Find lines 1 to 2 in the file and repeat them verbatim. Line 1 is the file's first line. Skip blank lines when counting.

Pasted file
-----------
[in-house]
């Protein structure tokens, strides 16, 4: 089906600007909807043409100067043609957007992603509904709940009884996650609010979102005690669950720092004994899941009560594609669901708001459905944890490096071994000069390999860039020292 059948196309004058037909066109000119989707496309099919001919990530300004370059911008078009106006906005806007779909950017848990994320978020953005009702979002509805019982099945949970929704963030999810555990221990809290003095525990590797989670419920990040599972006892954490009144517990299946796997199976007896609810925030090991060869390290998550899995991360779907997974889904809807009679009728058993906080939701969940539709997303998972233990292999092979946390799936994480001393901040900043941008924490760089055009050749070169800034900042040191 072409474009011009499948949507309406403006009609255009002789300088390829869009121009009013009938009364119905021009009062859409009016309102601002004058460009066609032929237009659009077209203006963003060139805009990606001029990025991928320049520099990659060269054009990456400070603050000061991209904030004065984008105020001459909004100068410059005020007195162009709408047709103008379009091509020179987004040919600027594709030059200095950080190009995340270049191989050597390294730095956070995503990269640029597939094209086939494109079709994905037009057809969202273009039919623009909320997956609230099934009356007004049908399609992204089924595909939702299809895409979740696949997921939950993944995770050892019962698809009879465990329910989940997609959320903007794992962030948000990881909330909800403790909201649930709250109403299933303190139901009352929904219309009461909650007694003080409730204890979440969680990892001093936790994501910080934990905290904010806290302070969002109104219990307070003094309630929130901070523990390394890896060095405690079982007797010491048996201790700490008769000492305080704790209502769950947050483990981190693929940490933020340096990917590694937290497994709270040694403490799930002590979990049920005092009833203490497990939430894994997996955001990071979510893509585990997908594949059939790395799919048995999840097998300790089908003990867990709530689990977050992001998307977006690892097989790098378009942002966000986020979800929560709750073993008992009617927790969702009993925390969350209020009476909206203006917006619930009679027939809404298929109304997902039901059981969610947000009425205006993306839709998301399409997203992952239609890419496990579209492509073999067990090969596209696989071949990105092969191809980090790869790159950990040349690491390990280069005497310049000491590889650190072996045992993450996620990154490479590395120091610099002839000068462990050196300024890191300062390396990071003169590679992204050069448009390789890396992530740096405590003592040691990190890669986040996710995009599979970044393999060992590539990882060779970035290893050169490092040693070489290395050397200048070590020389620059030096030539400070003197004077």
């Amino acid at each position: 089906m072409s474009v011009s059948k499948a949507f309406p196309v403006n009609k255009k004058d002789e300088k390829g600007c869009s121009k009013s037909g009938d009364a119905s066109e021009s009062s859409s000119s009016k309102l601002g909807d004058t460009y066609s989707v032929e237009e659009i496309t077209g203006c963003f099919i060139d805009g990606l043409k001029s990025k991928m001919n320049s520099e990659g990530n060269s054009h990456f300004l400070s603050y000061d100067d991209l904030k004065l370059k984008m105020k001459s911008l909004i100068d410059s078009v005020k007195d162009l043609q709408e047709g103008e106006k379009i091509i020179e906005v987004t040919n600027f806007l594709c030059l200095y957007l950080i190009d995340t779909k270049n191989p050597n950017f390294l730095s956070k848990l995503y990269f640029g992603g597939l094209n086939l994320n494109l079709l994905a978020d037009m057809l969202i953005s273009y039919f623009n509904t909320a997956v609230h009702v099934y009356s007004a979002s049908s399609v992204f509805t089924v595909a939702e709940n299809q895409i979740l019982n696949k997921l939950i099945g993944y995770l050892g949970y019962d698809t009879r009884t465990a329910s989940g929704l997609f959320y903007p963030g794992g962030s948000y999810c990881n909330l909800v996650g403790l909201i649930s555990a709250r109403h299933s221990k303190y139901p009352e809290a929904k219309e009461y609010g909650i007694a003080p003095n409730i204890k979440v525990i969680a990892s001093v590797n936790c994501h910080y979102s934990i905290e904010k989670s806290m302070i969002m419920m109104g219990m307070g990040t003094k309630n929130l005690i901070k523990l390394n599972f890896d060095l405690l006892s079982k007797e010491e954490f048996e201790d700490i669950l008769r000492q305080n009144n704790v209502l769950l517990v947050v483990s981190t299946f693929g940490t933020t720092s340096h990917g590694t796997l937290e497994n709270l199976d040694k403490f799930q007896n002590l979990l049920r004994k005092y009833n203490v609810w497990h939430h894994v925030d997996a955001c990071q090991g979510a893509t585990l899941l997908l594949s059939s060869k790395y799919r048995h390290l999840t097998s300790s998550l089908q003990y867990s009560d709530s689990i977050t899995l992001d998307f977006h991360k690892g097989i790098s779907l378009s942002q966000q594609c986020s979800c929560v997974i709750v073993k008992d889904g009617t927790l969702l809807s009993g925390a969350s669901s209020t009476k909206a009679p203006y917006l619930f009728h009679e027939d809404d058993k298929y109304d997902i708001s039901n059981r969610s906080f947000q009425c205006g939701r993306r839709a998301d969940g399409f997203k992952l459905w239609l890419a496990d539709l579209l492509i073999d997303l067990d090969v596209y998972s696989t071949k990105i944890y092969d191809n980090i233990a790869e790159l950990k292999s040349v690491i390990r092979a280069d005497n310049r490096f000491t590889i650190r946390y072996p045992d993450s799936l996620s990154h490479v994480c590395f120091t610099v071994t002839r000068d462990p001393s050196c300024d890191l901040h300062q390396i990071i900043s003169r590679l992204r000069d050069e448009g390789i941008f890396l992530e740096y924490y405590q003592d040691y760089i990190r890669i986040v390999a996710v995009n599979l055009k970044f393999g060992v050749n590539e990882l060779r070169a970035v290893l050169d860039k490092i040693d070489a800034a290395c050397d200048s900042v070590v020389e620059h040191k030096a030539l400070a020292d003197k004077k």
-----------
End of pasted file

[in-house]
């Protein structure tokens, strides 16, 4: 089906600007909807043409100067043609957007992603509904709940009884996650609010979102005690669950720092004994899941009560594609669901708001459905944890490096071994000069390999860039020292 059948196309004058037909066109000119989707496309099919001919990530300004370059911008078009106006906005806007779909950017848990994320978020953005009702979002509805019982099945949970929704963030999810555990221990809290003095525990590797989670419920990040599972006892954490009144517990299946796997199976007896609810925030090991060869390290998550899995991360779907997974889904809807009679009728058993906080939701969940539709997303998972233990292999092979946390799936994480001393901040900043941008924490760089055009050749070169800034900042040191 072409474009011009499948949507309406403006009609255009002789300088390829869009121009009013009938009364119905021009009062859409009016309102601002004058460009066609032929237009659009077209203006963003060139805009990606001029990025991928320049520099990659060269054009990456400070603050000061991209904030004065984008105020001459909004100068410059005020007195162009709408047709103008379009091509020179987004040919600027594709030059200095950080190009995340270049191989050597390294730095956070995503990269640029597939094209086939494109079709994905037009057809969202273009039919623009909320997956609230099934009356007004049908399609992204089924595909939702299809895409979740696949997921939950993944995770050892019962698809009879465990329910989940997609959320903007794992962030948000990881909330909800403790909201649930709250109403299933303190139901009352929904219309009461909650007694003080409730204890979440969680990892001093936790994501910080934990905290904010806290302070969002109104219990307070003094309630929130901070523990390394890896060095405690079982007797010491048996201790700490008769000492305080704790209502769950947050483990981190693929940490933020340096990917590694937290497994709270040694403490799930002590979990049920005092009833203490497990939430894994997996955001990071979510893509585990997908594949059939790395799919048995999840097998300790089908003990867990709530689990977050992001998307977006690892097989790098378009942002966000986020979800929560709750073993008992009617927790969702009993925390969350209020009476909206203006917006619930009679027939809404298929109304997902039901059981969610947000009425205006993306839709998301399409997203992952239609890419496990579209492509073999067990090969596209696989071949990105092969191809980090790869790159950990040349690491390990280069005497310049000491590889650190072996045992993450996620990154490479590395120091610099002839000068462990050196300024890191300062390396990071003169590679992204050069448009390789890396992530740096405590003592040691990190890669986040996710995009599979970044393999060992590539990882060779970035290893050169490092040693070489290395050397200048070590020389620059030096030539400070003197004077």